Many people love APSA (at least until they are sleeping on the lawn because someone decides to find their inner fire bug), but IR folks have a less than cozy relationship with the conference. Often, our attendance depends on the location. Many people just don’t like how big the event is, how difficult it is to find colleagues among the masses, how few panels are allocated to IR thus making it tough to get on the program. For me, the danger with APSA comes from running into people from the past. Since everyone enjoys a tenure denial train wreck, I will describe an interaction I had that symbolizes the greater field’s inability to be civil, decent, and take responsibility extreme actions like tenure denial votes. I have always been told don’t burn your bridges, but this advice goes both ways. Nothing is likely more awkward than asking someone you tried to vote down if they had any positions for you are their new school, a situation I was confronted with and just walked away from – like I did that past job.
The event that irked me so much was running into a past colleague who opposed my tenure case. I am not going into the details of that whole issue; it is not even really worth dissecting the event given my record overall. Suffice to say I have done well since denial, but I was already doing well when the event transpired. One of my former colleagues who was on the wrong side of the “debate” (masked as a quantitative versus qualitative dispute that really was more about the nature of productivity and the fear this induces) remarked that getting denied was a good thing for me.
I was bit a shocked to hear that. It was strange having something so outwardly nice used to cover making a choice that could ostensibly ruin someone’s life, and to be so causal and assured about it. While this might be true in the overall sense, the remarkable tone deafness of the remark and overall situation punctuates much of academia. We hide behind others or the administration, failing to accept our own responsibility in these sorts of situations. No one person can deny someone tenure, but as a group, the silence and conformity when these sorts of train wrecks happen typifies academia.
We have many activists in our field. The Salaita case has been illustrative of this, but it is often too common to see people fight and advocate social justice, diversity, and progressive acceptance in their own work or others, but fail to take these values to heart in their personal interactions. That someone who fights for process and acceptance can so blandly sit there and be satisfied at my outcome because I had survived and was better off for it is disgusting.
I am not the sort that thinks that all tenure denials are wrong, in fact I support quite a few them that become public. But when these sorts of cases go wrong, often those that make the poor choices hide and cover their own responsibility for the situation. Their failure to mentor, to engage in active scholarship, or condescension becomes the norm, rather than fostering true academic spirit.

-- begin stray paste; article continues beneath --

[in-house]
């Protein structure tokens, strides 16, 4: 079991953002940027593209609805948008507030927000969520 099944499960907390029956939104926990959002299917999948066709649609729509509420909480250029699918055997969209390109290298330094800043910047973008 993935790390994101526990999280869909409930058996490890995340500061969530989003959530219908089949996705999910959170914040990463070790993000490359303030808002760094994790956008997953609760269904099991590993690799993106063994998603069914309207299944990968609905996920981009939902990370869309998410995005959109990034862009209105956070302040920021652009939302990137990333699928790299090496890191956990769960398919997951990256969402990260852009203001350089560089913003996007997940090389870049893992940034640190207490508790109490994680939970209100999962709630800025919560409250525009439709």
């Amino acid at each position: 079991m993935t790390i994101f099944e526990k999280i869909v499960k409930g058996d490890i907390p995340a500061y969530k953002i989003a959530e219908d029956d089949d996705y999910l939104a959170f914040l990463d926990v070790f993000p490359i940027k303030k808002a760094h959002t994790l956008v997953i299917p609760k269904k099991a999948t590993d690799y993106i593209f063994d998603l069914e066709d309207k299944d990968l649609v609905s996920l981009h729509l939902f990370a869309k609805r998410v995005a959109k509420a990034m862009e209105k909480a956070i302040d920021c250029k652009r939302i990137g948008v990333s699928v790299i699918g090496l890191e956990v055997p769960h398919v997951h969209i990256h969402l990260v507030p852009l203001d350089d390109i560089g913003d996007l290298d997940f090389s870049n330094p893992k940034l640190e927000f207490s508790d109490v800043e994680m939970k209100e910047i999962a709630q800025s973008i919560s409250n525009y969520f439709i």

The person who remarked that I was better off was suggesting that since things had worked out for me since then, that I was qualitatively and quantitatively better off, thus their burden in the series of events is lessened. Because something does work out in the end does not absolve you of responsibility. We have a tendency to self rationalization in this field; we become a cog in the machine making decisions that might not have a strong basis in reality. Watching Cary Nelson, the former AAUP President, self combust to defend the UIUC administration over the Salaita unhiring is just very public example of towing the company line after fighting for academic freedom for years.
The key issue in the process of a tenure denial is the failure to properly mentor young scholars, not just academically, but personally. The new groups needs to be integrated with the prior group, they should not be shunned because of who hired them or their methodological perspectives. When I was denied I thought about the past and realized that I had only been invited out for lunch or dinner once over a period of seven years. We were nonentities from the start. Basic civil courtesies offered to most were not afforded to us. This made it easy for some to push for a tenure denial. We were not really people, just objects. They had made no effort to mentor, instead letting jealousy or paranoia take hold.
Tenure denials are horrible things. No matter what the outward experience might be, behind that facade is someone going through the complete and utter total destruction of their personal and professional lives. Finding that all they sought to work for and establish was effectively destroyed by a few who never really saw value. Academics convince themselves they are good people, smarter, better, and more considered than the rest of the population. The fact is academics are the most selfish, tone deaf, and egotistical people around, even fighting years later to justify poor decisions made. That someone could sit there and smugly assert they were right for the wrong reasons just typifies the collective failure of our institution.
If you have a case in your department that looks to be going south, don’t just seek fault in the person but look inside and see what you have done to let the situation get out of hand. What can you do to help? Everyone needs help and reasserting the civil bounds that tie academics together is an important step in the process of fostering a decent environment for work and life, something most of us just don’t have.